Leadership at the next level: leading your boss
By Col. David Thompson, Commander, 45th Operations Group
/ Published December 08, 2006
PATRICK AIR FORCE BASE, Fla. --
If there is one thing that is common across the Air Force, it is the need for leadership. Leadership is so important to our culture, we teach it at every level of PME and expect it of every Airman, regardless of rank or responsibility. And while we do a great job of demanding that all Airmen become leaders, many of us do not see leadership as one of our primary responsibilities, simply because we have no assigned subordinates.
Most often, we think of leadership as downward directed, a quality to be displayed when one has been placed in charge of a group of people. But what many fail to realize, is that the Air Force is in great need of upward leadership as well, leading one's supervisor. In fact, since we all have a boss, this is one type of leadership at which we all need to excel. And it is a type of leadership we can exercise every day.
Here are a few tips in exercising "upward leadership:"
- Show your boss you are committed to the success of your organization more than you are committed to your own success. Said another way, do the right thing and don't worry about who gets the credit. When your organization succeeds, so will you.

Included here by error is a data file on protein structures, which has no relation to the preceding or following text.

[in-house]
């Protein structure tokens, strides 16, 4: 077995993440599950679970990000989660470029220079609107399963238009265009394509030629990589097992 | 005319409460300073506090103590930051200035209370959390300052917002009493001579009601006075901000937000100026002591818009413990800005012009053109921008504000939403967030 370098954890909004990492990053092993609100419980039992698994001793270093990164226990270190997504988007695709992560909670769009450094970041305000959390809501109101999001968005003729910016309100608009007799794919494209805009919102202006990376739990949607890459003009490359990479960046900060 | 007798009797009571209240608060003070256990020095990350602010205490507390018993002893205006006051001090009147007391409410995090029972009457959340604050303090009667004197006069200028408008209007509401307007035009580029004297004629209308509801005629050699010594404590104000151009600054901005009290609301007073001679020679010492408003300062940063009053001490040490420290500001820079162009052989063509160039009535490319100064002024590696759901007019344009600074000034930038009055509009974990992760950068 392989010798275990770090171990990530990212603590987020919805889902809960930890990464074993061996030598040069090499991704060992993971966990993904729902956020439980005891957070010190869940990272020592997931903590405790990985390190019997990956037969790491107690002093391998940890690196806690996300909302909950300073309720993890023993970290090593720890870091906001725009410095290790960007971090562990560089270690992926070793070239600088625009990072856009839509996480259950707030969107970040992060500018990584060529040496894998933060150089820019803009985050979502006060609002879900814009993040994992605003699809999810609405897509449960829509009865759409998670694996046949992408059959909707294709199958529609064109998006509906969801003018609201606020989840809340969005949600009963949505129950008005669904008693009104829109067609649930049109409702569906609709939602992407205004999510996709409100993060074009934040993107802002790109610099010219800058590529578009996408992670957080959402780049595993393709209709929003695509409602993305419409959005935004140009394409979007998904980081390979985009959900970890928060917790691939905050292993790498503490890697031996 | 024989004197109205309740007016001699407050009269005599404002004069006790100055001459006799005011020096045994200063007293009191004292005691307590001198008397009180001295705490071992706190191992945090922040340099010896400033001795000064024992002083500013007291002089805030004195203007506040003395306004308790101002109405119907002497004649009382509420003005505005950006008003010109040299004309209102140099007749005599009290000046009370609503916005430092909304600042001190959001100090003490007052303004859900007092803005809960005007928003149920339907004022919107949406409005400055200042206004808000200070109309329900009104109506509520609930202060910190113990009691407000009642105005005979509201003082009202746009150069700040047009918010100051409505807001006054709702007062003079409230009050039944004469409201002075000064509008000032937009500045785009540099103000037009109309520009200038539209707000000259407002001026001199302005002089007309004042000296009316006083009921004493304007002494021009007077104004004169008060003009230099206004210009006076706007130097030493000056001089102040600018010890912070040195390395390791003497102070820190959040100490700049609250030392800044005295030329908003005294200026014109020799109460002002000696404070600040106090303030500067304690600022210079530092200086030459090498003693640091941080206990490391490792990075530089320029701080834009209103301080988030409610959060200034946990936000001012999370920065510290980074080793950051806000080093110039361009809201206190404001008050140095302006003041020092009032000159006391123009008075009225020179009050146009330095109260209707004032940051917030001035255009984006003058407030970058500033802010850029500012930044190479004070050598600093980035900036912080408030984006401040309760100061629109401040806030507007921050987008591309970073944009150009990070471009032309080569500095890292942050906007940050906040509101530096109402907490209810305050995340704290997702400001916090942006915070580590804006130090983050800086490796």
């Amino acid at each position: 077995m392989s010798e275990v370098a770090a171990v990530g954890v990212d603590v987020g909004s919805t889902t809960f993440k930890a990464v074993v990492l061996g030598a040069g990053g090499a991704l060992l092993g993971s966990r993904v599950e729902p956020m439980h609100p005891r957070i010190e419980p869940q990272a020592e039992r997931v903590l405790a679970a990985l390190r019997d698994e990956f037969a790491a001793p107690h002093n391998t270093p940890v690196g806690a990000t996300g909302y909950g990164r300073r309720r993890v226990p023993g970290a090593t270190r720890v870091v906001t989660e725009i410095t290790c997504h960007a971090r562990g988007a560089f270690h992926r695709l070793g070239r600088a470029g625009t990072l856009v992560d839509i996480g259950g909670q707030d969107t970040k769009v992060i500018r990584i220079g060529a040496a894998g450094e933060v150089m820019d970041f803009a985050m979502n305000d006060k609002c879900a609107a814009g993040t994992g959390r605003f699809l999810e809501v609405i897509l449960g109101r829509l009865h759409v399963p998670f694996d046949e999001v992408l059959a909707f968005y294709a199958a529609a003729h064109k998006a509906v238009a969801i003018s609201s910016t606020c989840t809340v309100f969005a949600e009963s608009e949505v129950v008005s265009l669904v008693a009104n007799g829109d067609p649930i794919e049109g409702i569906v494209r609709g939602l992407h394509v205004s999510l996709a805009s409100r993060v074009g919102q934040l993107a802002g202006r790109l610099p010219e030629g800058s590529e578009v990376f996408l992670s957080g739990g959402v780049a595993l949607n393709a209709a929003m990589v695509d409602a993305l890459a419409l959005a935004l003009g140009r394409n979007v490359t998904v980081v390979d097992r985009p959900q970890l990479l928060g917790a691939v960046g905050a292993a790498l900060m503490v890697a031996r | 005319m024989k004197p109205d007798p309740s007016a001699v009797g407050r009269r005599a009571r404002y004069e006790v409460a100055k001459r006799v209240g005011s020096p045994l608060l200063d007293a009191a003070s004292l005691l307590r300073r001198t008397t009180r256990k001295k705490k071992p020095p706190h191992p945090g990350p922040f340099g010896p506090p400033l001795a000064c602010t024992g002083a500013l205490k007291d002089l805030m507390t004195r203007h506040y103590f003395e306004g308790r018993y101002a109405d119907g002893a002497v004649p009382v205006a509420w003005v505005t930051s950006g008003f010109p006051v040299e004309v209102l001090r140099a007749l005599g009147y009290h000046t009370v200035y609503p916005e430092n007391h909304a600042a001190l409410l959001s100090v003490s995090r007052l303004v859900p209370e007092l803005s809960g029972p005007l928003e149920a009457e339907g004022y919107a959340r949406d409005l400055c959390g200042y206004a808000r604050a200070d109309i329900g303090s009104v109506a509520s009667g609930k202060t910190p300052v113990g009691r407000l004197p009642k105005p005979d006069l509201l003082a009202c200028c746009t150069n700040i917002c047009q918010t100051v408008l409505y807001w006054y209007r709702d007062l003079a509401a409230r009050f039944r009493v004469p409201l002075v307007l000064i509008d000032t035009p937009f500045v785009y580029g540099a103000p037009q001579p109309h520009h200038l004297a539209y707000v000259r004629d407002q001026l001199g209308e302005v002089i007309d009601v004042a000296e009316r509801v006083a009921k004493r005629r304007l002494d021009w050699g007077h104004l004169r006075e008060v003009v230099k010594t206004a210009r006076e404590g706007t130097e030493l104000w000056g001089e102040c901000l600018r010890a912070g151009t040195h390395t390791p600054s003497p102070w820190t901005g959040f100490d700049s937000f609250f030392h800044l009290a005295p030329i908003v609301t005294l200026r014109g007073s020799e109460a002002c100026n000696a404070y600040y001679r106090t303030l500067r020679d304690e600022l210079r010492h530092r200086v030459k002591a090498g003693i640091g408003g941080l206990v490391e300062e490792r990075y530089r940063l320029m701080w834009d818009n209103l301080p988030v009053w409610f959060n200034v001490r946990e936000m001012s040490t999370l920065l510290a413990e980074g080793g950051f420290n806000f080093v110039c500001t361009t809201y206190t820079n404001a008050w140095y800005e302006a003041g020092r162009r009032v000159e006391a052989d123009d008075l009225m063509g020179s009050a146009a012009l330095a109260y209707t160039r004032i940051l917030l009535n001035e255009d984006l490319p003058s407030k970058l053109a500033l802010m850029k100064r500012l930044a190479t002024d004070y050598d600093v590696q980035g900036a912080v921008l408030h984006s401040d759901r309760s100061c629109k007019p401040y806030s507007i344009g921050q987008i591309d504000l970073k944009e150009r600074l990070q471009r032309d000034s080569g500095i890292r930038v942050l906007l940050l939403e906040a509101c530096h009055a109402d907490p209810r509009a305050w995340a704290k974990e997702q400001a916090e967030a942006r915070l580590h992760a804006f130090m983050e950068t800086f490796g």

- Demonstrate supreme competence. Be someone your boss can count on to do a thorough, complete and outstanding job in any assigned task. You will find you are given more challenging tasks and more responsibility as a result.
- Don't just identify problems, solve them. The world is full of people who are good at figuring out what's wrong, but there aren't enough people who will take the time and energy to find a solution. Believe me, there's nothing better than someone who walks into your office and says, "We have a problem here, and this is the way we should fix it."
- Finally, be ready to disagree with your boss when necessary, but be careful how you do it. Provide alternative options and opinions, but don't argue. Make sure you have stated your perspective clearly, don't over state it. Once the decision is made, adopt it as your own, regardless of your previous opinion. In other words, be loyal.
Many of the important aspects of leading your supervisor work in leading subordinates, too. Leading upwards helps your boss and helps you become a better Airman. It helps us become a better Air Force.